H;
vecReprsentation = lsCoeff . Rescale[Partition[vecReprsentation, ImageDimensions[aMImages[[1]]][[1]]]]] ImageAdjust@Image[
```

## Recommendations

In this section we utilize the software monad `SMRMon`

, [AAp3], to create a recommender for the random mandala images.

**Remark:** Instead of the Sparse Matrix Recommender (SMR) object the built-in function `Nearest`

can be used.

Create `SSparseMatrix`

object for all image-vectors:

`SparseArray[Values@aMImageVecs], "RowNames" -> Automatic, "ColumnNames" -> Automatic] matImages = ToSSparseMatrix[`

Normalize the rows of the image-vectors matrix:

```
AbsoluteTiming[
matPixel = WeightTermsOfSSparseMatrix[matImages, "None", "None", "Cosine"] ]
```

Get the LSA topics matrix:

`Right]⟹LSAMonTakeH) matH = (lsaObj⟹LSAMonNormalizeMatrixProduct[Normalized -> `

Find the image topics representation for each image-vector (assuming `matH`

was computed with SVD or ICA):

```
AbsoluteTiming[
Transpose[matH]
matTopic = matPixel . ]
```

Here we create a recommender based on the images data (pixels) and extracted image topics (or other image features):

```
smrObj =
SMRMonUnit[]⟹
SMRMonCreate[<|"Pixel" -> matPixel, "Topic" -> matTopic|>]⟹
SMRMonApplyNormalizationFunction["Cosine"]⟹0.2, "Topic" -> 1|>]; SMRMonSetTagTypeWeights[<|"Pixel" ->
```

**Remark:** Note the weights assigned to the pixels and the topics in the recommender object above. Those weights were derived by examining the recommendations results shown below.

Here is the image we want to find most similar mandala images to – ** the target image**:

`Binarize[imgStar2, 0.5] imgTarget = `

Here is the profile of the target image:

```
ImageDimensions[aMImages[[1]]]];
aProf = MakeSMRProfile[lsaObj, imgTarget, 6]
TakeLargest[aProf,
10032-10009-4392" -> 0.298371, "3906-10506-10495" -> 0.240086, "10027-10014-4387" -> 0.156797, "8342-8339-6062" -> 0.133822, "3182-3179-11222" -> 0.131565, "8470-8451-5829" -> 0.128844|>*) (*<|"
```

Using the target image profile here we compute the recommendation scores for all mandala images of the recommender:

```
aRecs =
smrObj⟹All]⟹
SMRMonRecommendByProfile[aProf, SMRMonTakeValue;
```

Here is a plot of the similarity scores:

`Row[{ResourceFunction["RecordsSummary"][Values[aRecs]], ListPlot[Values[aRecs], ImageSize -> Medium, PlotRange -> All, PlotTheme -> "Detailed", PlotLabel -> "Similarity scores"]}]`

Here are the closest (nearest neighbor) mandala images:

`ColorNegate /@ aMImages[[ToExpression /@ Take[Keys[aRecs], 48]]]], 12, Background -> Black] Multicolumn[Values[ImageAdjust@*`

Here are the most distant mandala images:

`ColorNegate /@ aMImages[[ToExpression /@ Take[Keys[aRecs], -48]]]], 12, Background -> Black] Multicolumn[Values[ImageAdjust@*`

## Classifier creation and utilization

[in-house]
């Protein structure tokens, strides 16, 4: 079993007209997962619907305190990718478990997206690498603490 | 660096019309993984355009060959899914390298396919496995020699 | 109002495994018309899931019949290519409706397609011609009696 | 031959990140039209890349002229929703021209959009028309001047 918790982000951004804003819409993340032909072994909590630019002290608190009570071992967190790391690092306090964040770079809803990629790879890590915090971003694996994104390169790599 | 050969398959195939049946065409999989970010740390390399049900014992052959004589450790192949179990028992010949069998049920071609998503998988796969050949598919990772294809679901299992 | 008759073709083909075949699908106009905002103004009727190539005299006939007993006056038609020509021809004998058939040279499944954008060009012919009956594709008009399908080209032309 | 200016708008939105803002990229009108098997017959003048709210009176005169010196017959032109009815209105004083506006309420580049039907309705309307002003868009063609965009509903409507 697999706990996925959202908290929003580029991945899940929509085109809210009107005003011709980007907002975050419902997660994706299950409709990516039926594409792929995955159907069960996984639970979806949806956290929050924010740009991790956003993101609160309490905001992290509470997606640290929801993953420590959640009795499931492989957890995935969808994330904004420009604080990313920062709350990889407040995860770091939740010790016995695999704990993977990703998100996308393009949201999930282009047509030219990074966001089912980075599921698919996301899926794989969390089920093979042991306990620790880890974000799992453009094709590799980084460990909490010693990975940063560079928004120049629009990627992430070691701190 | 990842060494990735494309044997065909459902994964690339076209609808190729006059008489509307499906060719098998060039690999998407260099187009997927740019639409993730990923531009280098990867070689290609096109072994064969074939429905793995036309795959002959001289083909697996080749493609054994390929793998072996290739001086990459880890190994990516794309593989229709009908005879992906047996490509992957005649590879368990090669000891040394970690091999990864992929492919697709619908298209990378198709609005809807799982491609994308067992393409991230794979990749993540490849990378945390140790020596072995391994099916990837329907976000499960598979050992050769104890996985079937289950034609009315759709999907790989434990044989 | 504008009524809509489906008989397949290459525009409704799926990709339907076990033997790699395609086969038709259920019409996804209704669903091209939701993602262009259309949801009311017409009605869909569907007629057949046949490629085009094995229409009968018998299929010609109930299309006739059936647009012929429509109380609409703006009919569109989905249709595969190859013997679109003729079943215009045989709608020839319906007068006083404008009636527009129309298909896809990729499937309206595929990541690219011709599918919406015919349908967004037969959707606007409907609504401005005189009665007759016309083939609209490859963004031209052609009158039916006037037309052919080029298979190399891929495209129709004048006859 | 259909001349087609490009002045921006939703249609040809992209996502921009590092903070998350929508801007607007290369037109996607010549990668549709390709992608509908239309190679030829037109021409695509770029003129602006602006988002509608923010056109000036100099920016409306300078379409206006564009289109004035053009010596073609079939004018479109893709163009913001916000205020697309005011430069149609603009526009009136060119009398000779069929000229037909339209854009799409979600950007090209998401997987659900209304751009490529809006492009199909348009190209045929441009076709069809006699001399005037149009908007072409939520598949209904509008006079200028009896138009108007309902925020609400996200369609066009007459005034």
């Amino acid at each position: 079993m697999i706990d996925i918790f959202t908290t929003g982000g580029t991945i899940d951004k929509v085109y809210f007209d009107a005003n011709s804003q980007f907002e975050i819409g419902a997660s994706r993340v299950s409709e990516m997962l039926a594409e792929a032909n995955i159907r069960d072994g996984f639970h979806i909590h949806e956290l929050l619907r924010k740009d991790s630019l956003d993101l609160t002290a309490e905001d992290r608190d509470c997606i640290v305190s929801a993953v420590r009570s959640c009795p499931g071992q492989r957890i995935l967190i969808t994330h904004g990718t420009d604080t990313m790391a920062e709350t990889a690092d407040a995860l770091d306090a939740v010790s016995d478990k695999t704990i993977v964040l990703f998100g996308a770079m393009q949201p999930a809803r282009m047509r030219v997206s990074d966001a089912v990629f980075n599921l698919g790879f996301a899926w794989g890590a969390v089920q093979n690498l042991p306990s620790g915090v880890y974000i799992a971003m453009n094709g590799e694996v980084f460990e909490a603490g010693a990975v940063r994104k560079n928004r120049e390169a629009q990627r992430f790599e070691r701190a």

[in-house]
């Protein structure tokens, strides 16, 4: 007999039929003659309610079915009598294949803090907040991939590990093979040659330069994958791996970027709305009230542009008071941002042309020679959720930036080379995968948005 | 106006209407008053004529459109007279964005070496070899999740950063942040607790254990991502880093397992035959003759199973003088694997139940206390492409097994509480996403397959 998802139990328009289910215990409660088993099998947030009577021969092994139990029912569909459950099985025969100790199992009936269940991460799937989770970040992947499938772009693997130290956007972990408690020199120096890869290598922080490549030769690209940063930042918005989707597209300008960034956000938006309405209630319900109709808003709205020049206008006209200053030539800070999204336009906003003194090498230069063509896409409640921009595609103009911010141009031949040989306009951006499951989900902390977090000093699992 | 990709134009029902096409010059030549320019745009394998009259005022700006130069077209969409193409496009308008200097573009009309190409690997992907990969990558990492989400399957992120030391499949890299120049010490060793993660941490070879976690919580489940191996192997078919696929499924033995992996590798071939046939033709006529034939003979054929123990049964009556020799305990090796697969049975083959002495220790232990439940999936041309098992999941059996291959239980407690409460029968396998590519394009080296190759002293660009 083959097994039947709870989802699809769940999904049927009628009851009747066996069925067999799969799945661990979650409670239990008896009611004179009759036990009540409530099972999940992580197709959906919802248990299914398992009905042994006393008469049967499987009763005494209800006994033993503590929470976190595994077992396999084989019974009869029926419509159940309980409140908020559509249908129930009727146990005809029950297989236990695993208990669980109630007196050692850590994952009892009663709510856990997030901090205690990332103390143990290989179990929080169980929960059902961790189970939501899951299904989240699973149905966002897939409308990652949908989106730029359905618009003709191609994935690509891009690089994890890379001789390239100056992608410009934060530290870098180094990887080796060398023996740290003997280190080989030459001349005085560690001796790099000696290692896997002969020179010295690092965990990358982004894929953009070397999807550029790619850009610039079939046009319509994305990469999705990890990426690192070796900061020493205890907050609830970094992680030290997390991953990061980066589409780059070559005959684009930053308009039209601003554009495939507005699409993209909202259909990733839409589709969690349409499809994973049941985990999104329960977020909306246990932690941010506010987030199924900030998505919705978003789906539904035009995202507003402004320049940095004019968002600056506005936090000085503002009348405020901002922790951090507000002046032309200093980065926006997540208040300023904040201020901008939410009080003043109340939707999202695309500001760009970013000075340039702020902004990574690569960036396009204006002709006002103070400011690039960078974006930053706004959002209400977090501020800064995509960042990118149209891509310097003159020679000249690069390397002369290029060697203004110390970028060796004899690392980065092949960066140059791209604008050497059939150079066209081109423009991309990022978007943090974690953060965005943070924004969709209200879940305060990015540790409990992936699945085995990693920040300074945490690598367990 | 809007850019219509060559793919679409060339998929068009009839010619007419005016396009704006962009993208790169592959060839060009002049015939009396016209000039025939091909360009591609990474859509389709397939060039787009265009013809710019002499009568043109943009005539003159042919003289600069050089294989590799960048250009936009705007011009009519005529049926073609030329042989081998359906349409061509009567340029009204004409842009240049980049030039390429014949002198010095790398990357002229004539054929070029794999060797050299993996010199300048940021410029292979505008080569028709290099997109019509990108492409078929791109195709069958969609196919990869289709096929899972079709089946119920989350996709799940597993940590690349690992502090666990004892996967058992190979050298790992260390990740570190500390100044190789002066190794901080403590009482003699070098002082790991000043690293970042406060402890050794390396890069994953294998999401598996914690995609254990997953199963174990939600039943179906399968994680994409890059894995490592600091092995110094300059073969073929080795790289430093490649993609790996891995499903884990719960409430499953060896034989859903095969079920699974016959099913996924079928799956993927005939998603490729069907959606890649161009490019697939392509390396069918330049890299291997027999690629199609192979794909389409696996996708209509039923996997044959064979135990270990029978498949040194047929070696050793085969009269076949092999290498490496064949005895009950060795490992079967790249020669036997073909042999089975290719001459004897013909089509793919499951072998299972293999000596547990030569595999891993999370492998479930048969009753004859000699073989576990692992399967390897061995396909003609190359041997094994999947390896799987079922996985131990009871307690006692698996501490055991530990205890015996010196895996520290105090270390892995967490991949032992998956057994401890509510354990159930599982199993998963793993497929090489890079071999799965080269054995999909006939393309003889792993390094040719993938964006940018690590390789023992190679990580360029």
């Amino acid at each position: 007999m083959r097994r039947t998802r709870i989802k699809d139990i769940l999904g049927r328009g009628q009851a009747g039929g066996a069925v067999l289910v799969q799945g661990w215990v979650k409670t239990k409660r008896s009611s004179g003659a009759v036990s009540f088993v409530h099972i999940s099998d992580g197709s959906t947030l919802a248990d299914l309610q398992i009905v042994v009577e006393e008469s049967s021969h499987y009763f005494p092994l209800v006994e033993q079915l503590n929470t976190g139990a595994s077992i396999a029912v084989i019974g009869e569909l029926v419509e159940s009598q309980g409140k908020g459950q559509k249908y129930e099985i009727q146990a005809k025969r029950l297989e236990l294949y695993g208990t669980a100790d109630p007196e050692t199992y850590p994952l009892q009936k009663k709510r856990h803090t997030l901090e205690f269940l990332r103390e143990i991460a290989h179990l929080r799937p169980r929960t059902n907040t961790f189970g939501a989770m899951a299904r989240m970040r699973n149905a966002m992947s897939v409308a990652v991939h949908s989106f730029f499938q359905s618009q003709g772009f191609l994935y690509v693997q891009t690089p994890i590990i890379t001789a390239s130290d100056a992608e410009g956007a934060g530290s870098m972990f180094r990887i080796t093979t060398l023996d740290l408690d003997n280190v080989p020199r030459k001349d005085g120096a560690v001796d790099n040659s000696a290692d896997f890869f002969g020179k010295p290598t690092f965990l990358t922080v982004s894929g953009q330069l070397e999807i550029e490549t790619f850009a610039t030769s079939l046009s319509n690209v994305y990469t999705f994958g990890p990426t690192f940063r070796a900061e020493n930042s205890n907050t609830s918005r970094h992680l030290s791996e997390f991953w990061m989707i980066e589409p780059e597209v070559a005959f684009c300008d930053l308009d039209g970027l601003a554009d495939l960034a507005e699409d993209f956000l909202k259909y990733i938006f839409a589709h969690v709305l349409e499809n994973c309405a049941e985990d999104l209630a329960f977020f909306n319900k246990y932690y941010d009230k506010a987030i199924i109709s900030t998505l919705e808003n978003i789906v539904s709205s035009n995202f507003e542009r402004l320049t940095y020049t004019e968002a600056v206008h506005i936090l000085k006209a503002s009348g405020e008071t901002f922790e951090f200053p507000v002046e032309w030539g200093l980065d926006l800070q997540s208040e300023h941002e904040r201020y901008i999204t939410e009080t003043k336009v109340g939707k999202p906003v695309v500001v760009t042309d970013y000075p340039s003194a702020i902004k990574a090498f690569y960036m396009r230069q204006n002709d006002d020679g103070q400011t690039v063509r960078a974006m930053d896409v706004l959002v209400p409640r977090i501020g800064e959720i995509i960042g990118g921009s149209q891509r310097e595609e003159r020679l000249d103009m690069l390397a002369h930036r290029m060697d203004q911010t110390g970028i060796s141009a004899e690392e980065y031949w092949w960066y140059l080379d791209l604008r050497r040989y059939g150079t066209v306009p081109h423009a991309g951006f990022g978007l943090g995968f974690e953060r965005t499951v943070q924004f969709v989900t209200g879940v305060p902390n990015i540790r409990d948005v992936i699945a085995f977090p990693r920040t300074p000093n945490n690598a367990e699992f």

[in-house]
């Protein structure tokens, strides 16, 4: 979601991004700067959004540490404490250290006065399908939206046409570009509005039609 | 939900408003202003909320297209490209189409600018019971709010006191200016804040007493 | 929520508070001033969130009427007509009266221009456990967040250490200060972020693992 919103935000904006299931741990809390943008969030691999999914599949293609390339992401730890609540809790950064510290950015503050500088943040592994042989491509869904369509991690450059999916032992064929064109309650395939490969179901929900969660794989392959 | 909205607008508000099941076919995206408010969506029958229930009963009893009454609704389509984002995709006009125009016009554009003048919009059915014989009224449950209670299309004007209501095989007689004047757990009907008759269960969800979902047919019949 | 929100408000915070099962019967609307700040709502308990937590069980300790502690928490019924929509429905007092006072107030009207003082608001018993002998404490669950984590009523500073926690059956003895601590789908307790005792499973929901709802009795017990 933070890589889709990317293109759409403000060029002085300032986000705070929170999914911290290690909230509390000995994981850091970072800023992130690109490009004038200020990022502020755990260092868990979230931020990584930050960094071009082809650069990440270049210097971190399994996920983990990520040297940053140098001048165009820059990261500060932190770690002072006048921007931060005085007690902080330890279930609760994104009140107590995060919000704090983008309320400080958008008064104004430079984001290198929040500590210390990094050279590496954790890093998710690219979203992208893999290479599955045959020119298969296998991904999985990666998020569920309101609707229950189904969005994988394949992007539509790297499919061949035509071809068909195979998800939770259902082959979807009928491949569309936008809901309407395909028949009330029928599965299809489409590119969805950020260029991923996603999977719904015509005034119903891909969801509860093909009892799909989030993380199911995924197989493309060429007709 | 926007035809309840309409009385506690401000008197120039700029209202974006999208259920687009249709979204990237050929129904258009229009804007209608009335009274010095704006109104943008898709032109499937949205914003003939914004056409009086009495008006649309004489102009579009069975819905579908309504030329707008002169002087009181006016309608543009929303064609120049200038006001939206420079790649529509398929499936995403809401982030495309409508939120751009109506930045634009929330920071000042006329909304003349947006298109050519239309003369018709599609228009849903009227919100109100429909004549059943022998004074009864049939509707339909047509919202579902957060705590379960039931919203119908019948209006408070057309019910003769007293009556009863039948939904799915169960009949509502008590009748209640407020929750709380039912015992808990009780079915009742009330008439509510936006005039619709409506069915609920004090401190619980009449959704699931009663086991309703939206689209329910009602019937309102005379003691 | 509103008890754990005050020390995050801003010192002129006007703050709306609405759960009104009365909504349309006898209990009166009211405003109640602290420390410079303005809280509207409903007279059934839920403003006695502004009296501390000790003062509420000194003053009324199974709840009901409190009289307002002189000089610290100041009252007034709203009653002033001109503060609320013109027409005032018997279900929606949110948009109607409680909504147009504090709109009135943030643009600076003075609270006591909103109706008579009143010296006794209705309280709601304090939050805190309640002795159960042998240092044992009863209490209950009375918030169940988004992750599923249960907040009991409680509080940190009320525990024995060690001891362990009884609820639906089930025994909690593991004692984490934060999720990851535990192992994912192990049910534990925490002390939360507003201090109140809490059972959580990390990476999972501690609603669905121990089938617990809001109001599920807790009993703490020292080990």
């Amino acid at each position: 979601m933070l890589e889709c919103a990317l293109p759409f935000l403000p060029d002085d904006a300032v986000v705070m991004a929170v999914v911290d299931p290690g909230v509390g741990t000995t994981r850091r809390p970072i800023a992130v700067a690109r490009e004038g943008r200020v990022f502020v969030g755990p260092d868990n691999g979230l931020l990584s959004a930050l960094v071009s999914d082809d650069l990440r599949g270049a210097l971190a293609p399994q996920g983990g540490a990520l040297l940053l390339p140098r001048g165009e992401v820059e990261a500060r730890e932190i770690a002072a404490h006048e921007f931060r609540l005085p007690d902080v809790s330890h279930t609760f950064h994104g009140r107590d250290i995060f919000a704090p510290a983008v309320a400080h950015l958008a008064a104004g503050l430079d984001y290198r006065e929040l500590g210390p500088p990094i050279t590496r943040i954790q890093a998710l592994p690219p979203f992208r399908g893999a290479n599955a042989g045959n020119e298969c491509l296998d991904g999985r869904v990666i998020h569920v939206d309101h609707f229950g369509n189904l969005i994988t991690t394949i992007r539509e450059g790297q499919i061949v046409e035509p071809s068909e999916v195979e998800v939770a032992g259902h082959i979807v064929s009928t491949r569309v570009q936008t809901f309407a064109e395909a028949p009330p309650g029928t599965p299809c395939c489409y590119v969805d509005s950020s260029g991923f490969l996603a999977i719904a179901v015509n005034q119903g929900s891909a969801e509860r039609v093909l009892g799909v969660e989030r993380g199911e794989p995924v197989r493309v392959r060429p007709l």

In this section we:

- Prepare classifier data
- Build and examine a classifier using the software monad
`ClCon`

, [AA2, AAp2], using appropriate training, testing, and validation data ratios - Build a classifier utilizing all training data
- Generate Bethlehem Star mandalas by filtering mandala candidates with the classifier

As it was mentioned above we prepare the data to build classifiers with by:

- Selecting top, highest scores recommendations and labeling them with
`True`

- Selecting bad, low score recommendations and labeling them with
`False`

```
AbsoluteTiming[
Block[{
ToExpression /@ Take[Keys[aRecs], 120]]],
lsBest = Values@aMandalas[[ToExpression /@ Join[Take[Keys[aRecs], -200], RandomSample[Take[Keys[aRecs], {3000, -200}], 200]]]]},
lsWorse = Values@aMandalas[[
lsTrainingData = Join[
Map[MandalaToWhiterImage[#, ImageDimensions@aMImages[[1]]] -> True &, lsBest],
Map[MandalaToWhiterImage[#, ImageDimensions@aMImages[[1]]] -> False &, lsWorse]
];
]
]
27.9127, Null}*) (*{
```

Using `ClCon`

train a classifier and show its performance measures:

```
clObj =
ClConUnit[lsTrainingData]⟹0.75, 0.2]⟹
ClConSplitData[
ClConMakeClassifier["NearestNeighbors"]⟹
ClConClassifierMeasurements⟹
ClConEchoValue⟹
ClConClassifierMeasurements["ConfusionMatrixPlot"]⟹ ClConEchoValue;
```

**Remark:** We can re-run the `ClCon`

workflow above several times until we obtain a classifier we want to use.

Train a classifier with all prepared data:

```
clObj2 =
ClConUnit[lsTrainingData]⟹1, 0.2]⟹
ClConSplitData[ ClConMakeClassifier["NearestNeighbors"];
```

Get the classifier function from ClCon object:

` cfBStar = clObj2⟹ClConTakeClassifier`

Here we generate Bethlehem Star mandalas using the classifier trained above:

```
SeedRandom[2020];
12, cfBStar, 0.87], 6, Background -> Black] Multicolumn[MandalaToWhiterImage /@ BethlehemMandala[
```

Generate Bethlehem Star mandala images utilizing the classifier (with a specified classifier probabilities threshold):

```
SeedRandom[32];
12, cfBStar, 0.87, "Probabilities" -> True]] KeyMap[MandalaToWhiterImage, BethlehemMandala[
```